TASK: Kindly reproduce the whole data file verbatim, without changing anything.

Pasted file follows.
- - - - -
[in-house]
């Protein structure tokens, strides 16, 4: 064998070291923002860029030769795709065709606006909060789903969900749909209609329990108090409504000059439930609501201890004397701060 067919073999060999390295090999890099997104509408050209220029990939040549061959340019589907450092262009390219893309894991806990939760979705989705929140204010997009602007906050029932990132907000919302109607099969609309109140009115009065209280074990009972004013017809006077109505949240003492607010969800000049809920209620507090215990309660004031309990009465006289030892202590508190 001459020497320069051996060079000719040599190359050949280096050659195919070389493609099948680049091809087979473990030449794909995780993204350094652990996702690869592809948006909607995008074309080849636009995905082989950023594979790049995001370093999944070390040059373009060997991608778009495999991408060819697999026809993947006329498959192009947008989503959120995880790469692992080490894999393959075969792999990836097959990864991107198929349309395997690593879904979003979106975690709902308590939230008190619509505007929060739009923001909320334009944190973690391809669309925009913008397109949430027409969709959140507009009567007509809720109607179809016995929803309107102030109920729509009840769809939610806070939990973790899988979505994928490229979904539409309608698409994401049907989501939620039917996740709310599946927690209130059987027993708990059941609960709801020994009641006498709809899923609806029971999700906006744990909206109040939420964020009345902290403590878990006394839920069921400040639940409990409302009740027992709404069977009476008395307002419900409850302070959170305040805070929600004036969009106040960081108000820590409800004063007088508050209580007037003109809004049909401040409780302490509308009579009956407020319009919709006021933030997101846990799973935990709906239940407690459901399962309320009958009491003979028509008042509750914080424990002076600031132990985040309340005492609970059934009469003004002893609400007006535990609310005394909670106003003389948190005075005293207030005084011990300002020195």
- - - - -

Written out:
[in-house]
């Protein structure tokens, strides 16, 4: 064998070291923002860029030769795709065709606006909060789903969900749909209609329990108090409504000059439930609501201890004397701060 067919073999060999390295090999890099997104509408050209220029990939040549061959340019589907450092262009390219893309894991806990939760979705989705929140204010997009602007906050029932990132907000919302109607099969609309109140009115009065209280074990009972004013017809006077109505949240003492607010969800000049809920209620507090215990309660004031309990009465006289030892202590508190 001459020497320069051996060079000719040599190359050949280096050659195919070389493609099948680049091809087979473990030449794909995780993204350094652990996702690869592809948006909607995008074309080849636009995905082989950023594979790049995001370093999944070390040059373009060997991608778009495999991408060819697999026809993947006329498959192009947008989503959120995880790469692992080490894999393959075969792999990836097959990864991107198929349309395997690593879904979003979106975690709902308590939230008190619509505007929060739009923001909320334009944190973690391809669309925009913008397109949430027409969709959140507009009567007509809720109607179809016995929803309107102030109920729509009840769809939610806070939990973790899988979505994928490229979904539409309608698409994401049907989501939620039917996740709310599946927690209130059987027993708990059941609960709801020994009641006498709809899923609806029971999700906006744990909206109040939420964020009345902290403590878990006394839920069921400040639940409990409302009740027992709404069977009476008395307002419900409850302070959170305040805070929600004036969009106040960081108000820590409800004063007088508050209580007037003109809004049909401040409780302490509308009579009956407020319009919709006021933030997101846990799973935990709906239940407690459901399962309320009958009491003979028509008042509750914080424990002076600031132990985040309340005492609970059934009469003004002893609400007006535990609310005394909670106003003389948190005075005293207030005084011990300002020195």